1. Not finding help here? Sign up for a free 30min tutor trial with Chegg Tutors
    Dismiss Notice
Dismiss Notice
Join Physics Forums Today!
The friendliest, high quality science and math community on the planet! Everyone who loves science is here!

Type of poisson equation

  1. Mar 28, 2007 #1
    1. Of what type is Poisson’s equation uxx + uyy = f(x,y) ?

    I used that if you have auxx+buxy+cuyy+dux+euy +fu+g=0

    where a, b, c, d, e, f, g is constants,

    and if b^2-4ac<0 then you get an elliptic type because
    b=0, a=1, c=1 gives

    0^2-4*1*1=-4<0 => elliptic

    Is this right? And why do i have to do like this? i don't understand the meaning of type.
     
  2. jcsd
  3. Mar 28, 2007 #2

    HallsofIvy

    User Avatar
    Staff Emeritus
    Science Advisor

    Yes, Poisson's equation includes Laplace's equation (with f(x,y)= 0) which is an elliptic equation.

    Actually the basic concept of "type" of a partial differential equation is based on the simplified form that you started with. Any equation of the form
    Auxx+ Buyy= something is "elliptic", A and B are numbers of the same sign. Any equation of the form Auxx- Buyy= something is "hyperbolic". Any equation of the form Auxx- Buy= something is "parabolic". Having other derivatives just makes things more complicated- but you can always make changes of independent variables to get rid of mixed derivatives and first derivatives. The formula you cite is based on those changes.

    The names are, of course, based on the analogy with conic sections.

    The distinctions are important because hyperbolic equations always have two "characteristic curves", parabolic equations one, and elliptic equations none.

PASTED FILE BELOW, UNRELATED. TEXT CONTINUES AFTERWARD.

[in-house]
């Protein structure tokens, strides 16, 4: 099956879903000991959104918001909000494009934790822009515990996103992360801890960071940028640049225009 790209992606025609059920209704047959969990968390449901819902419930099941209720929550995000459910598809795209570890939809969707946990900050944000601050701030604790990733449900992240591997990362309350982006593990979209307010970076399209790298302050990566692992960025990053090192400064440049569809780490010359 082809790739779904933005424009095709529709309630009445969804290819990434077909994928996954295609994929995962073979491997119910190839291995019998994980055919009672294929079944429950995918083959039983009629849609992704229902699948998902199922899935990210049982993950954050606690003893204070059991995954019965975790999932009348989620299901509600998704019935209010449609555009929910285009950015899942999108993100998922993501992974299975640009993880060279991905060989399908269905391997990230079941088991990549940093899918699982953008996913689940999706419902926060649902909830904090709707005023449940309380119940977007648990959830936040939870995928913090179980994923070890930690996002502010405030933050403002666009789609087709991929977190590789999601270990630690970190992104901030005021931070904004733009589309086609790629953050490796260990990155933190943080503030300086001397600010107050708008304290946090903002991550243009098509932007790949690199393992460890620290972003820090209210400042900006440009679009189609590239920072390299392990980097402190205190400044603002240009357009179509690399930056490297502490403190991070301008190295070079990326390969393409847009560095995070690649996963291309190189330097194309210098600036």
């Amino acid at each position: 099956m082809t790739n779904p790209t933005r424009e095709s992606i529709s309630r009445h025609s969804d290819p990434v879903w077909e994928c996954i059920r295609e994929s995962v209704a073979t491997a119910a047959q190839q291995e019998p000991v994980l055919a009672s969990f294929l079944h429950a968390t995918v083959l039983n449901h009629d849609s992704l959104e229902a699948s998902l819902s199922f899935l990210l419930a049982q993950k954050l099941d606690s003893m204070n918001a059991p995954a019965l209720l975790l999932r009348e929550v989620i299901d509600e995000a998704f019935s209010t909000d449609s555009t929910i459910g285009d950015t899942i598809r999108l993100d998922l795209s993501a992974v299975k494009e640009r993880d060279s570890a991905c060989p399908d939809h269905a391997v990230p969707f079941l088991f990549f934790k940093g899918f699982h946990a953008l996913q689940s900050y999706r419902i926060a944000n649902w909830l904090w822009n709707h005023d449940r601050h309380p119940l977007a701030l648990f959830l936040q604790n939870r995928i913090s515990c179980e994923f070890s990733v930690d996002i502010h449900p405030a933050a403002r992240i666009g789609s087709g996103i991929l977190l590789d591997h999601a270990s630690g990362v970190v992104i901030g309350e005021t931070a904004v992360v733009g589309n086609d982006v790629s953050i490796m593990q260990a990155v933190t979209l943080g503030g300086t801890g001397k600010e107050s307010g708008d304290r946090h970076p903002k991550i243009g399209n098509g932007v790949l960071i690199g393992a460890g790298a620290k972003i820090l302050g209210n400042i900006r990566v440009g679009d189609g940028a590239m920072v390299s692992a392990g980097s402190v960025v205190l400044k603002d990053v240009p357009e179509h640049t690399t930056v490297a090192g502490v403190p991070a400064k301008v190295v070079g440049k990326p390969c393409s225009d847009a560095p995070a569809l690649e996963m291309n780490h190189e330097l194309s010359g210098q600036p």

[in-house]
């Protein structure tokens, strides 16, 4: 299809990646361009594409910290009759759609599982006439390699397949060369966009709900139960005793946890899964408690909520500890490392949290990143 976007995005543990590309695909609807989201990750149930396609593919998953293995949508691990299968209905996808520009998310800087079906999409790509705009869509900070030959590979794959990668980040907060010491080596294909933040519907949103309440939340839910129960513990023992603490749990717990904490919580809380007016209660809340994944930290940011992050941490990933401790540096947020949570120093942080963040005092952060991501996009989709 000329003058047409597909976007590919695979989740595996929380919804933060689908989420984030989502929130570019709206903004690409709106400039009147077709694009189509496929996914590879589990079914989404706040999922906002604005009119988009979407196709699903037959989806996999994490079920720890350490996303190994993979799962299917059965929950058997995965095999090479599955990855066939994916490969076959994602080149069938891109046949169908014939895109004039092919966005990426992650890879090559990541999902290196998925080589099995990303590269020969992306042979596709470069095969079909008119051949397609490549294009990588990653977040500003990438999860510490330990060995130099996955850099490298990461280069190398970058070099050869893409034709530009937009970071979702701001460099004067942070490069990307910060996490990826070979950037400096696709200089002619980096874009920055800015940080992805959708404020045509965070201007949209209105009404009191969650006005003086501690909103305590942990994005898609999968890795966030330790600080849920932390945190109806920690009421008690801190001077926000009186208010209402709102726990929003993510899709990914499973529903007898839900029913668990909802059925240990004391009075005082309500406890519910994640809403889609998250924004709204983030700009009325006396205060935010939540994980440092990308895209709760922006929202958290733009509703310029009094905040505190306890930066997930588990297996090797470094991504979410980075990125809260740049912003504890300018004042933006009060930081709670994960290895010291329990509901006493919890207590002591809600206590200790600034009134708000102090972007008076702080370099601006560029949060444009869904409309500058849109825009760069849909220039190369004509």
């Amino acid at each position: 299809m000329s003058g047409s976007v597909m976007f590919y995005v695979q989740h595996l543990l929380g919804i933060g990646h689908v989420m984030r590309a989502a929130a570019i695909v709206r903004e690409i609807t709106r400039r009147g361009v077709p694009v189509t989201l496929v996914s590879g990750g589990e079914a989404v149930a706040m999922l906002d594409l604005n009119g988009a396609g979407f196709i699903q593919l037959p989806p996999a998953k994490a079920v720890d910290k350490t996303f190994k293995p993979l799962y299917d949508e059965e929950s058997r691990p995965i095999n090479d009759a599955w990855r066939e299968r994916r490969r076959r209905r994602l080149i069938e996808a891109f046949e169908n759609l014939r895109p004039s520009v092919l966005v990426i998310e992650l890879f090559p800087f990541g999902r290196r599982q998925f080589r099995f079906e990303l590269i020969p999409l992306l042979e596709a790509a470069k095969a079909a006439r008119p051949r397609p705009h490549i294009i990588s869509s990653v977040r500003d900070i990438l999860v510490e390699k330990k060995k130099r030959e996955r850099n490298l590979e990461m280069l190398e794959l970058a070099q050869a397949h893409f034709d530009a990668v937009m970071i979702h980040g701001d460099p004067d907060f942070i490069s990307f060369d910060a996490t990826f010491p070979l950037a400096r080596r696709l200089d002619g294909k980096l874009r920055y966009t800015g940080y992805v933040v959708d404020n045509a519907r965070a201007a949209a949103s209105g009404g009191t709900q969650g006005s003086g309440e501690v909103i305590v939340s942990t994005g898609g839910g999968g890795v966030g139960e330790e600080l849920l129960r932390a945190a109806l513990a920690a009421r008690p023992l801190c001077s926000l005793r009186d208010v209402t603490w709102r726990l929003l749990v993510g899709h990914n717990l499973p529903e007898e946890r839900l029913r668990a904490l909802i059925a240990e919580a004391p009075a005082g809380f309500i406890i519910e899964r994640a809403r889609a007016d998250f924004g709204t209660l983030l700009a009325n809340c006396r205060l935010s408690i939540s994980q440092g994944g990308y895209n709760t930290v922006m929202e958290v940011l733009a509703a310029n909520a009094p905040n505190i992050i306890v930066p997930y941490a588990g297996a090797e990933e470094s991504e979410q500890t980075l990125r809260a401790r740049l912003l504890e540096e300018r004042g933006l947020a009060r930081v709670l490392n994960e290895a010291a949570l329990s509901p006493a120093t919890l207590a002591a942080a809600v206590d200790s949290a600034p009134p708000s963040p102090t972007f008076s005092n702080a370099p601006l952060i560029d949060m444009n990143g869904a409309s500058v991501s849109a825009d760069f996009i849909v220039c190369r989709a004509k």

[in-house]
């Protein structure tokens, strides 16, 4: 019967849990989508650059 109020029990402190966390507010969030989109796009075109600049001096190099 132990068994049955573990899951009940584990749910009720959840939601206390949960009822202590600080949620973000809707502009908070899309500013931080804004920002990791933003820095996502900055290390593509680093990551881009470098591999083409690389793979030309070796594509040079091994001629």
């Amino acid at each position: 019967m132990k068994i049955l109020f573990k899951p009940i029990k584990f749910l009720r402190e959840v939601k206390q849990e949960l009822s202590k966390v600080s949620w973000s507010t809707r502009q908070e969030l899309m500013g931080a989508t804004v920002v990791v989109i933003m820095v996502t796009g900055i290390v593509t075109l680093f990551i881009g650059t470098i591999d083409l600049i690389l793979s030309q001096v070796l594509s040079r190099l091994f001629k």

For example the hyperbolic equation Auxx- Buyy= 0 has "characteristic curves" [itex]\sqrt{A}x+ \sqrt{B}y= 0[/itex] and [itex]\sqrt{A}x- \sqrt{B}y= 0[/itex]. Setting [itex]s= \sqrt{A}x+\sqrt{B}y[/itex] and [itex]t= \sqrt{A}x- \sqrt{B}y[/itex] reduces the equation to
    [itex]4\sqrt{AB}u_{st}= 0[/itex] (similar to the way x2- y2= 1 can, by a rotation of axes, by reduced to x'y'= 1) which is easy to solve: dividing by the constants, ust= 0. Since the derivative of us with respect to t is 0, us must depend only on s: us= f(s) for any function f. Then integrating again, u(s,t)= F(s)+ G(t) where F(s) is an anti-derivative of f and G is the "constant of integration" which, since this is a partial derivative with respect to s, may depend on t.
    The General solution to Auxx- Buyy= 0 is
    [itex]F(\sqrt{A}x+\sqrt{B}y)+ G(\sqrt{A}x- \sqrt{B}y)[/itex] where F and G can be any twice-differentiable functions of a single variable.

    Since elliptic and parabolic equations don't have two separate characteristic curves, they cannot be done that way.

    Finally, if you allow variable coefficients: A(x,y)uxx+ B(x,y)uyy= something, the equation may be "elliptic" for some values of x and y, "parabolic" or "hyperbolic" for others.
     
  4. Mar 28, 2007 #3
    Thx, i understand a bit now :D:D
    I have a question, you said that if i had Auxx-Buyy=something i would have a hyperbolic, is it also true for -Auxx-Buyy=something?
    And for parabolic must i be Auxx-Buy=something or can it also be Auyy-Bux=something?
    Thx for the help! :)
     
Know someone interested in this topic? Share this thread via Reddit, Google+, Twitter, or Facebook

Have something to add?



Similar Discussions: Type of poisson equation
  1. Poisson's equation (Replies: 4)

  2. Poissons Equation (Replies: 9)

  3. Poisson equation (Replies: 1)

Loading...